On Monday September 16, the sun rose on Lisa’s last day here on earth. She left work at noon, and her foreman said she had a strange and sad look to her face. The last person that we know saw her alive was a neighbor who saw her cleaning out the back of a painting van. The same van that she used to attempt suicide months ago. The one with the gas powered compressor in the back. She never cleaned out that van. See, she wasn’t the tidiest person.

She left a couple of things in the house for Sandy, including a short message, written with lipstick on a mirror. Sandy showed me the mirror. But those words are for Sandy alone, so I won’t write them here.

From there, the details are known only to Lisa and God.

The person driving the van was Tom. Tom was Lisa’s birth name. Tom was a tortured soul. He drove the van to a different part of the city, miles away. Maybe he went elsewhere first. No one knows when he parked the van. Tom brought with him something to represent each of his children, his “carry letter” stating Lisa was Transgender, and his drivers license. He brought a framed wedding picture. These items he laid on the front seat in plain sight. He carried something of Sandy’s as well, but I won’t say what.

And he brought a pillow. Sometime during that day or night, he started the compressor, lay his head on the pillow, and waited for the carbon monoxide to do its work. Which it did.

It did.

And Lisa died. Tom took her from us.

Sandy returned home from work, saw what was left for her, and started calling around, and texting people. She called the police and filed a missing person’s report.

I woke early on Tuesday, September 17. 4 a.m. And I saw messages from several people asking if I’d heard from Lisa. I hadn’t, which was unusual. In fact, my last message from her was Saturday early morning, September 14, at 12:44 a.m. She wished me a happy belated birthday, as well as something else, which I will not write here. That one is just for me.

It was odd I hadn’t heard from her for a couple of days. I wondered if I’d pissed her off. But she had pushed me away. As she had with everyone over the previous week, one by one. She had her plan, and wasn’t going to be deterred. Not this time.

Tuesday ,September 17, 2013. Lisa and Sandy’s Eighth Wedding Anniversary.

So what can I say?

I contacted Sandy, offered to help. She said it wasn’t necessary — that the police were on it.

At 1 p.m. I received the text that I expected and dreaded from Sandy. And with it, I left work and headed south toward Baltimore at high speed.

“They found Lisa in Essex. She’s gone.”

And with that, my life changed.

My Sister was gone.

Lisa at a dinner

SCC 2013. This is the last picture I took of her- the last night I saw her alive. She sat next to me at the gala dinner.

I started this post two days ago with the scribbling in the notebook. As I type this part, it’s Thursday night. Tomorrow is Lisa’s viewing. I will wear the black dress I wore the night we met. Then I will pack it away and never wear it again.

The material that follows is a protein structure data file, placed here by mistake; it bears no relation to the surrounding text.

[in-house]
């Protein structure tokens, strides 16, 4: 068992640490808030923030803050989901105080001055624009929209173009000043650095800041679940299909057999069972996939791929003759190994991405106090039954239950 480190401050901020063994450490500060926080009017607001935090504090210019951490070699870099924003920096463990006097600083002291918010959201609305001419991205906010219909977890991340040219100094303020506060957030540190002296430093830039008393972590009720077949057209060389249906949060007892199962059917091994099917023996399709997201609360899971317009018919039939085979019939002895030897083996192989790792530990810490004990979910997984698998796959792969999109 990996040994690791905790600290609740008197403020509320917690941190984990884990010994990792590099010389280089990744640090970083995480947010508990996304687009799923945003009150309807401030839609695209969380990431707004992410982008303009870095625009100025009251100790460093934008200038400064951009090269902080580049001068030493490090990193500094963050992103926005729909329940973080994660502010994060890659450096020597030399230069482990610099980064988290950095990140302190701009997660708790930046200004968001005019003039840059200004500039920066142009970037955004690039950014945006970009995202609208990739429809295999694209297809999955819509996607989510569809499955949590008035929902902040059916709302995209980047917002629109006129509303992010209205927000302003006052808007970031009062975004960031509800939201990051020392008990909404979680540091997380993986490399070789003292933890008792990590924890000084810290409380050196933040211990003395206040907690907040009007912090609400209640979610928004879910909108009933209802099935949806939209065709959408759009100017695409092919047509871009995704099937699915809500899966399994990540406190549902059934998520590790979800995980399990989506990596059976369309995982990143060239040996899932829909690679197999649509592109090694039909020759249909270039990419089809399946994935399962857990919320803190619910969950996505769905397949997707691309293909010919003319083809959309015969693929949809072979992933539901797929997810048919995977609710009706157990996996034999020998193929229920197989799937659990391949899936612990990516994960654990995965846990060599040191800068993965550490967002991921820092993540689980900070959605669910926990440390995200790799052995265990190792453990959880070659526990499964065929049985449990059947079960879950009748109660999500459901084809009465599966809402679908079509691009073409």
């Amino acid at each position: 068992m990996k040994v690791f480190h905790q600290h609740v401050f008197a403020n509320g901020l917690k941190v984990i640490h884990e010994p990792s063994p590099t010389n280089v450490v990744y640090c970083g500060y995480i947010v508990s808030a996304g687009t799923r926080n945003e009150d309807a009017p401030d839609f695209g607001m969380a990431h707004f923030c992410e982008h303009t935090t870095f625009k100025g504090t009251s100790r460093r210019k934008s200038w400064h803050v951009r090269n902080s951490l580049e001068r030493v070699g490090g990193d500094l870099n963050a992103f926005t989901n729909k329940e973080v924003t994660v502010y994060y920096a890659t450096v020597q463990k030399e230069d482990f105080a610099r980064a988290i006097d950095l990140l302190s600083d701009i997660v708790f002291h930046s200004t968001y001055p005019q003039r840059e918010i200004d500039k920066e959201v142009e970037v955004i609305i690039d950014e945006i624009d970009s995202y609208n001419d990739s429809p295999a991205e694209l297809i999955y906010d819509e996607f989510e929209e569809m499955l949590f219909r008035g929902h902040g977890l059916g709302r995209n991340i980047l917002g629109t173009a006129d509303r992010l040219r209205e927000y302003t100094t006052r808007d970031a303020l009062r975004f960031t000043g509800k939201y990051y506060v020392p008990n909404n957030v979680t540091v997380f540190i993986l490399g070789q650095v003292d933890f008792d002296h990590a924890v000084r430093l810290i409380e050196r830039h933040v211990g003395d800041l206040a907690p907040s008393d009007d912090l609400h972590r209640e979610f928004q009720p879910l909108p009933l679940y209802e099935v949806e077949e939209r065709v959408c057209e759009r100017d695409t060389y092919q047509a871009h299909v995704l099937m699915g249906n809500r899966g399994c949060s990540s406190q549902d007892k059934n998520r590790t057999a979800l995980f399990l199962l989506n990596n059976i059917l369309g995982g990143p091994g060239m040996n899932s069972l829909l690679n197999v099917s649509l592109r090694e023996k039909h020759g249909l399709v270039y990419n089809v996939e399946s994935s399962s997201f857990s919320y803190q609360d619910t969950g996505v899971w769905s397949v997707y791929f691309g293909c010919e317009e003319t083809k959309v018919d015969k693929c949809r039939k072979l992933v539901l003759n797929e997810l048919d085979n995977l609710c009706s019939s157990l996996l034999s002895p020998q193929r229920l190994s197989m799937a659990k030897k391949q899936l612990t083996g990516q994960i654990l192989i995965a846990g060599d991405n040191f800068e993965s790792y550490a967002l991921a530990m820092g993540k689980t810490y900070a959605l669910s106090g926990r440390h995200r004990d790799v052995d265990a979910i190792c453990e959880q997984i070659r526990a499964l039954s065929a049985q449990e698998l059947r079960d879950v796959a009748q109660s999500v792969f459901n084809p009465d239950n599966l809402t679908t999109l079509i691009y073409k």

Tomorrow the community will say goodbye. She had been doing that for weeks. The stories I’ve been seeing online tell me this. I saw her last at SCC. I cried on her shoulder for an eternity. The last things she told me was that only by being whole … by being Sophie, could I be the best possible parent to my daughter. She urged me to be the best parent to my daughter that I could. When we hugged goodnight, she held me firmer and longer than ever before. I thought it was because I was upset.

I know now she was saying Goodbye.

I never said goodbye to her. Tom deprived me of that.

All we have left are memories and questions for which we will never know the answers. What were her last thoughts on Earth as she drifted off to that final sleep? Was she smiling and at peace, like she wrote before? Or did she cry, knowing who and what she was leaving behind?

We know the last thing she heard — the sputtering rumble of a gas powered compressor that was her chosen method.

Now we are all without her. And there is pain. Why did she do it? She told us all.

She felt she was hurting Sandy. And she couldn’t stand it.

Tom died of Carbon Monoxide poisoning sometime between 5 p.m. and 9 p.m. on Monday. That’s the medical fact. But Love was not the true reason Tom did this.


Tom died because he was transgender. And that fact led him to his death, of this I am sure. As sure I am of my daughter’s love.

Tom died, taking Lisa with him. Taking my Sister. My dear friend.

And I have cried for days.

Lisa 2012

Lisa, The Raven, the Night we met.

How will I feel many years from now about her? Time will heal the pain, and someday I will be able to think of her and not cry. Thirty years from now, God willing, what part of my heart will still ache for Lisa Empanada?